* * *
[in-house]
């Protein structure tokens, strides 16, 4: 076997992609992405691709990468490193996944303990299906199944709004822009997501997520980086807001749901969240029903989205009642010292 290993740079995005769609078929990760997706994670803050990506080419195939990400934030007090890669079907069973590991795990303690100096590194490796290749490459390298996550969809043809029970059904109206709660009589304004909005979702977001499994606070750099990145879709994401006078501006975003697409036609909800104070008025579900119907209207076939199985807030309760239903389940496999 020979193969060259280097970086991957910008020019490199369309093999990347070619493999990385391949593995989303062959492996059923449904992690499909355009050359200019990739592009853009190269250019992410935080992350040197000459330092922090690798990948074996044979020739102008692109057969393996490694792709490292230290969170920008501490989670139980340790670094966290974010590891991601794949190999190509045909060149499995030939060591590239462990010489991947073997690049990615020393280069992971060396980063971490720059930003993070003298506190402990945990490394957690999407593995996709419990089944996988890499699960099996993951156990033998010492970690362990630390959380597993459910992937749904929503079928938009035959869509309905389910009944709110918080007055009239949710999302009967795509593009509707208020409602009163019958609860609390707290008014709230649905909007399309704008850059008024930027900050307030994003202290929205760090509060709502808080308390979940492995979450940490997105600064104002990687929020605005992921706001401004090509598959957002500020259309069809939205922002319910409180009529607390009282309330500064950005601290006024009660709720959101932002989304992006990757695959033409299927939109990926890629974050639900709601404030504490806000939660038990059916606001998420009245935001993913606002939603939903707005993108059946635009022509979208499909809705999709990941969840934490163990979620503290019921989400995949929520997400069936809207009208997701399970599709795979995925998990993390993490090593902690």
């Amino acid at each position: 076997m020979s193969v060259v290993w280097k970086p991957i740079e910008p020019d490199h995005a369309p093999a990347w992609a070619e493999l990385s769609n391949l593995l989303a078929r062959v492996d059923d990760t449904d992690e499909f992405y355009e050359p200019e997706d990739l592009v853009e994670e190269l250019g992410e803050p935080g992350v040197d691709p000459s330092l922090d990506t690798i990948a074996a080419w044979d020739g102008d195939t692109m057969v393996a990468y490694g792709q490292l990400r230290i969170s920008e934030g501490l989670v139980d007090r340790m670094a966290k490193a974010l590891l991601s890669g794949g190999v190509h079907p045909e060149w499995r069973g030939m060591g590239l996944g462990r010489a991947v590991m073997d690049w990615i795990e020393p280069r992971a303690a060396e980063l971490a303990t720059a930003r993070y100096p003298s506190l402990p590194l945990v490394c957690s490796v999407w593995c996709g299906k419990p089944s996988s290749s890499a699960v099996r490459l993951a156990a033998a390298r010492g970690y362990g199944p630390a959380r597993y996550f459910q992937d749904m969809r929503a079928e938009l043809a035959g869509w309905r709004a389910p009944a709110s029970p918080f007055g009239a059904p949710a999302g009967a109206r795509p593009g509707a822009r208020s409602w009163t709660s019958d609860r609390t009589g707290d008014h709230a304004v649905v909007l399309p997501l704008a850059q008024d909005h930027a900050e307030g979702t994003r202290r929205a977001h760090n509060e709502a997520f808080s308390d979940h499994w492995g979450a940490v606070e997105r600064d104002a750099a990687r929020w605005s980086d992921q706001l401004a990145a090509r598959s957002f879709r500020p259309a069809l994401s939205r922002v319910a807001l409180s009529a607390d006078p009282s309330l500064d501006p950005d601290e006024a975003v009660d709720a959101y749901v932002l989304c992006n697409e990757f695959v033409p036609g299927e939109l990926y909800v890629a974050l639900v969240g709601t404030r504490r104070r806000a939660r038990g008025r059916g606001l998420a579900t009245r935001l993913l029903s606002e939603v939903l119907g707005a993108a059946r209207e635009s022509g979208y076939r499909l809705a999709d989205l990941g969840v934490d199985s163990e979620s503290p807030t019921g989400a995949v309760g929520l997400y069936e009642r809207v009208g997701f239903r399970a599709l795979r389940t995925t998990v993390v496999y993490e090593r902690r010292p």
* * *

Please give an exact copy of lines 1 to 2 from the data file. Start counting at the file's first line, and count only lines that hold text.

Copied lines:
[in-house]
């Protein structure tokens, strides 16, 4: 076997992609992405691709990468490193996944303990299906199944709004822009997501997520980086807001749901969240029903989205009642010292 290993740079995005769609078929990760997706994670803050990506080419195939990400934030007090890669079907069973590991795990303690100096590194490796290749490459390298996550969809043809029970059904109206709660009589304004909005979702977001499994606070750099990145879709994401006078501006975003697409036609909800104070008025579900119907209207076939199985807030309760239903389940496999 020979193969060259280097970086991957910008020019490199369309093999990347070619493999990385391949593995989303062959492996059923449904992690499909355009050359200019990739592009853009190269250019992410935080992350040197000459330092922090690798990948074996044979020739102008692109057969393996490694792709490292230290969170920008501490989670139980340790670094966290974010590891991601794949190999190509045909060149499995030939060591590239462990010489991947073997690049990615020393280069992971060396980063971490720059930003993070003298506190402990945990490394957690999407593995996709419990089944996988890499699960099996993951156990033998010492970690362990630390959380597993459910992937749904929503079928938009035959869509309905389910009944709110918080007055009239949710999302009967795509593009509707208020409602009163019958609860609390707290008014709230649905909007399309704008850059008024930027900050307030994003202290929205760090509060709502808080308390979940492995979450940490997105600064104002990687929020605005992921706001401004090509598959957002500020259309069809939205922002319910409180009529607390009282309330500064950005601290006024009660709720959101932002989304992006990757695959033409299927939109990926890629974050639900709601404030504490806000939660038990059916606001998420009245935001993913606002939603939903707005993108059946635009022509979208499909809705999709990941969840934490163990979620503290019921989400995949929520997400069936809207009208997701399970599709795979995925998990993390993490090593902690």